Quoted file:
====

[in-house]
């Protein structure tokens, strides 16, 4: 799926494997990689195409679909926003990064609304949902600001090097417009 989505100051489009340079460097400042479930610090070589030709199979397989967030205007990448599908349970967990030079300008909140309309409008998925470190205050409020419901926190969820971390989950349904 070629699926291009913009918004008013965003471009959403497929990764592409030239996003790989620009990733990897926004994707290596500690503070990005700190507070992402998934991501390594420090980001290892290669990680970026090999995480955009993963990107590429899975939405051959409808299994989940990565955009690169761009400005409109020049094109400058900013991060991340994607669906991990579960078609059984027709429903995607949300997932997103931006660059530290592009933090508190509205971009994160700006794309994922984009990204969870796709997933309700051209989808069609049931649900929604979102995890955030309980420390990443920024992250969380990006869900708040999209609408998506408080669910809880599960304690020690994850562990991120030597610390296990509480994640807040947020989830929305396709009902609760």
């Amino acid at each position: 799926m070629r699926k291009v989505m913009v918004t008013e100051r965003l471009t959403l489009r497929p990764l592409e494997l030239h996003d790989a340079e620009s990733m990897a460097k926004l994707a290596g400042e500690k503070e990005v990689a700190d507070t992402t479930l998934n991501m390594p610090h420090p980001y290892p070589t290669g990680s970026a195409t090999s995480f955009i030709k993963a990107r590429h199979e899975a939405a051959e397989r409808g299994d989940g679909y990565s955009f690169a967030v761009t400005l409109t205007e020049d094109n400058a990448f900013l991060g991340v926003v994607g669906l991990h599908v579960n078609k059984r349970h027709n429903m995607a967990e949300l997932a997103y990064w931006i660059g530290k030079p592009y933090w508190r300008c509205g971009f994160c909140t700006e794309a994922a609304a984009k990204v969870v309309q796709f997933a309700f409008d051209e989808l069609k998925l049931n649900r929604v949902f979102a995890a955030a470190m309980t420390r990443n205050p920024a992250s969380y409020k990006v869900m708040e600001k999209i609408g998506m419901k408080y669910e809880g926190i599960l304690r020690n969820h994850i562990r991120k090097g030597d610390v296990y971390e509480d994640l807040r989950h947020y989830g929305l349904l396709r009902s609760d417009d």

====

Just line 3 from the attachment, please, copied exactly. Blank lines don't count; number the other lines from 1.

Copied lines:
């Amino acid at each position: 799926m070629r699926k291009v989505m913009v918004t008013e100051r965003l471009t959403l489009r497929p990764l592409e494997l030239h996003d790989a340079e620009s990733m990897a460097k926004l994707a290596g400042e500690k503070e990005v990689a700190d507070t992402t479930l998934n991501m390594p610090h420090p980001y290892p070589t290669g990680s970026a195409t090999s995480f955009i030709k993963a990107r590429h199979e899975a939405a051959e397989r409808g299994d989940g679909y990565s955009f690169a967030v761009t400005l409109t205007e020049d094109n400058a990448f900013l991060g991340v926003v994607g669906l991990h599908v579960n078609k059984r349970h027709n429903m995607a967990e949300l997932a997103y990064w931006i660059g530290k030079p592009y933090w508190r300008c509205g971009f994160c909140t700006e794309a994922a609304a984009k990204v969870v309309q796709f997933a309700f409008d051209e989808l069609k998925l049931n649900r929604v949902f979102a995890a955030a470190m309980t420390r990443n205050p920024a992250s969380y409020k990006v869900m708040e600001k999209i609408g998506m419901k408080y669910e809880g926190i599960l304690r020690n969820h994850i562990r991120k090097g030597d610390v296990y971390e509480d994640l807040r989950h947020y989830g929305l349904l396709r009902s609760d417009d």